How BrahMos & Akash Missiles Have Boosted India’s Image As A Key Defense Exporter

The Indian defense industry has grown very rapidly in the past few years with BrahMos and Akash missile systems leading the show of the country’s military exports.    

Since independence, India has been a net importer of defense products mainly from its trusted and strategic ally, Russia. Although India has set up a large number of Public Sector Undertaking (PSUs) for the production of a variety of defense products, they were never able to upgrade, update and align themselves with the evolving cutting-edge technology.

As a result, India had to procure various defense products from Russia, Israel, France, the UK, and in the past two decades from the United States as well.

India imported both technology and hardware, where technology was used for domestic manufacturing of defense hardware and equipment for the three organs of the Indian Armed Forces. The table is now turning with a change in the country’s political leadership.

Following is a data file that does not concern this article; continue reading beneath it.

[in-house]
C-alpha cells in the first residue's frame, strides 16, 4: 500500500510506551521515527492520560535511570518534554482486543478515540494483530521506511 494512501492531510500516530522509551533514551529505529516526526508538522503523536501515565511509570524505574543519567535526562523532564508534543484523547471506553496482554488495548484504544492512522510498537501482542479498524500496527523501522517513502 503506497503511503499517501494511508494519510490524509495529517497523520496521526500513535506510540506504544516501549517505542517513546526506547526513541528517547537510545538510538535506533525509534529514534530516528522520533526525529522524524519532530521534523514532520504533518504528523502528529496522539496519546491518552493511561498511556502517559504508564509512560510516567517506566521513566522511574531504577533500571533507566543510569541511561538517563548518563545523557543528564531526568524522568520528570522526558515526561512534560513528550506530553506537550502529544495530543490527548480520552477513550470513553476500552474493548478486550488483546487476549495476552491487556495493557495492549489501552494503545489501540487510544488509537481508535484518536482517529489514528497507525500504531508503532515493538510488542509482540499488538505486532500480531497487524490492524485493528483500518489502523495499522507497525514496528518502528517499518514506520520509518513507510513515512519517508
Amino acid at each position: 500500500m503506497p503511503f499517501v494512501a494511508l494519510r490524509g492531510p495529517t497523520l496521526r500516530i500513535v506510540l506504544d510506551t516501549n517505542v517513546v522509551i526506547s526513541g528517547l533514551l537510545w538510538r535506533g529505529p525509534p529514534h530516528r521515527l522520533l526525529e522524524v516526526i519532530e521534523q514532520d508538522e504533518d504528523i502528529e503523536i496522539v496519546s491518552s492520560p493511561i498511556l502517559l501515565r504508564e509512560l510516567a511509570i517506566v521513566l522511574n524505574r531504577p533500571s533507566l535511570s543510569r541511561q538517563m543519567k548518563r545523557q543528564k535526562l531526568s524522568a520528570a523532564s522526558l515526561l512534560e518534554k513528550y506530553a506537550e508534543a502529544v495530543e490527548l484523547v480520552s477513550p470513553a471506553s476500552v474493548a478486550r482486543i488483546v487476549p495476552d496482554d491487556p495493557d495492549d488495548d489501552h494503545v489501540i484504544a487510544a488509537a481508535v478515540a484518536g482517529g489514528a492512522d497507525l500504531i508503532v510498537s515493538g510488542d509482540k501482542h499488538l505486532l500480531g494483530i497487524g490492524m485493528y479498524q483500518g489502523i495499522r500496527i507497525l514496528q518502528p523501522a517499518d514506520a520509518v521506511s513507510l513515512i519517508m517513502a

After taking over as Prime Minister, Narendra Modi exhorted to all defense PSUs to accelerate, upgrade, and spur up to tap all available possibilities of not only replacing existing imports but scaling up to exports to world markets.

File:BrahMos MAKS2009.jpg - Wikimedia Commons
BrahMos MAKS2009 – Wikimedia Commons

The Ordnance Factory Board that looks after India’s defense production and PSUs are being reformed and a regulatory regime is put in place for enhanced focus on both low-cost quality production and enhanced exports.

India’s defense ministry has already set a target of $25 billion for defense production in the period 2020-2024. India aims to leverage domestic manufacturing to exports $5 billion worth of military hardware every year within a period of five years. There is a growing export performance of India’s defense industry.

Defence-ExportSource: Ministry of Defense, Government of India

Factors Behind This Rapid Change